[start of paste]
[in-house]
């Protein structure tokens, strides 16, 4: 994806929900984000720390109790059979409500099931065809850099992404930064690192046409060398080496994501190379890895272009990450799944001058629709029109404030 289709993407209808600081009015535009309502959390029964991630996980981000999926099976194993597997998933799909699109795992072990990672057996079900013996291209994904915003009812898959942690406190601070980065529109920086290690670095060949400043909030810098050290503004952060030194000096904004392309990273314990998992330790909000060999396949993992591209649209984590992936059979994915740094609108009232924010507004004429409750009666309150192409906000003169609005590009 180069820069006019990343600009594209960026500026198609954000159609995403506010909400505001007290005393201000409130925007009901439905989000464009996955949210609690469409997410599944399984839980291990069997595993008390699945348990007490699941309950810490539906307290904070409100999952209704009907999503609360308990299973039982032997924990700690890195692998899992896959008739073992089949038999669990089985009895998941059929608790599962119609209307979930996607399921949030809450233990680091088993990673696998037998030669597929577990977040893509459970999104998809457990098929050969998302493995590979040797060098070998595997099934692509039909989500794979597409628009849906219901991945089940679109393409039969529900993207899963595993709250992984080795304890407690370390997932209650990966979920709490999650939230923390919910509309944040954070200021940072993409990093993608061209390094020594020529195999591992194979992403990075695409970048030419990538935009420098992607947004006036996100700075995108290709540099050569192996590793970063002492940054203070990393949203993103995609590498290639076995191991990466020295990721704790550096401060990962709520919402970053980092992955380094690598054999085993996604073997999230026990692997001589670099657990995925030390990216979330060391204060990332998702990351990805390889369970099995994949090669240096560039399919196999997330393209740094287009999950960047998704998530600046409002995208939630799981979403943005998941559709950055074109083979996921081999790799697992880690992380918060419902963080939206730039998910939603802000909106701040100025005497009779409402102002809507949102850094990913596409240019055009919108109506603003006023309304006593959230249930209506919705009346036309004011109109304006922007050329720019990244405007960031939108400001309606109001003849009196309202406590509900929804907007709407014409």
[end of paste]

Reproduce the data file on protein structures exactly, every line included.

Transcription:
[in-house]
């Protein structure tokens, strides 16, 4: 994806929900984000720390109790059979409500099931065809850099992404930064690192046409060398080496994501190379890895272009990450799944001058629709029109404030 289709993407209808600081009015535009309502959390029964991630996980981000999926099976194993597997998933799909699109795992072990990672057996079900013996291209994904915003009812898959942690406190601070980065529109920086290690670095060949400043909030810098050290503004952060030194000096904004392309990273314990998992330790909000060999396949993992591209649209984590992936059979994915740094609108009232924010507004004429409750009666309150192409906000003169609005590009 180069820069006019990343600009594209960026500026198609954000159609995403506010909400505001007290005393201000409130925007009901439905989000464009996955949210609690469409997410599944399984839980291990069997595993008390699945348990007490699941309950810490539906307290904070409100999952209704009907999503609360308990299973039982032997924990700690890195692998899992896959008739073992089949038999669990089985009895998941059929608790599962119609209307979930996607399921949030809450233990680091088993990673696998037998030669597929577990977040893509459970999104998809457990098929050969998302493995590979040797060098070998595997099934692509039909989500794979597409628009849906219901991945089940679109393409039969529900993207899963595993709250992984080795304890407690370390997932209650990966979920709490999650939230923390919910509309944040954070200021940072993409990093993608061209390094020594020529195999591992194979992403990075695409970048030419990538935009420098992607947004006036996100700075995108290709540099050569192996590793970063002492940054203070990393949203993103995609590498290639076995191991990466020295990721704790550096401060990962709520919402970053980092992955380094690598054999085993996604073997999230026990692997001589670099657990995925030390990216979330060391204060990332998702990351990805390889369970099995994949090669240096560039399919196999997330393209740094287009999950960047998704998530600046409002995208939630799981979403943005998941559709950055074109083979996921081999790799697992880690992380918060419902963080939206730039998910939603802000909106701040100025005497009779409402102002809507949102850094990913596409240019055009919108109506603003006023309304006593959230249930209506919705009346036309004011109109304006922007050329720019990244405007960031939108400001309606109001003849009196309202406590509900929804907007709407014409």